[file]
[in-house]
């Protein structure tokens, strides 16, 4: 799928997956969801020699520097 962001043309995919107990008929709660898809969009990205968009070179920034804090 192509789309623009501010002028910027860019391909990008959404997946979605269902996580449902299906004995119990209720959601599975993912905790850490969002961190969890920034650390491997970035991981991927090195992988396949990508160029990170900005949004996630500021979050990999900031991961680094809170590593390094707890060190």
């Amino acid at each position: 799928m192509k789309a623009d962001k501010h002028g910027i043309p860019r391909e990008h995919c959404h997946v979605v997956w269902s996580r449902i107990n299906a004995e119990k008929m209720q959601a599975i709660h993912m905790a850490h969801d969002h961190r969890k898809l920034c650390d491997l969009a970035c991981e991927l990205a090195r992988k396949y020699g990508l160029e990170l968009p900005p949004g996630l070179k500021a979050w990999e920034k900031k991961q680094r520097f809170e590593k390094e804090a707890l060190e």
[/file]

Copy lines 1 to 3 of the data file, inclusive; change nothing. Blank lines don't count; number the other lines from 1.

[in-house]
């Protein structure tokens, strides 16, 4: 799928997956969801020699520097 962001043309995919107990008929709660898809969009990205968009070179920034804090 192509789309623009501010002028910027860019391909990008959404997946979605269902996580449902299906004995119990209720959601599975993912905790850490969002961190969890920034650390491997970035991981991927090195992988396949990508160029990170900005949004996630500021979050990999900031991961680094809170590593390094707890060190």
């Amino acid at each position: 799928m192509k789309a623009d962001k501010h002028g910027i043309p860019r391909e990008h995919c959404h997946v979605v997956w269902s996580r449902i107990n299906a004995e119990k008929m209720q959601a599975i709660h993912m905790a850490h969801d969002h961190r969890k898809l920034c650390d491997l969009a970035c991981e991927l990205a090195r992988k396949y020699g990508l160029e990170l968009p900005p949004g996630l070179k500021a979050w990999e920034k900031k991961q680094r520097f809170e590593k390094e804090a707890l060190e």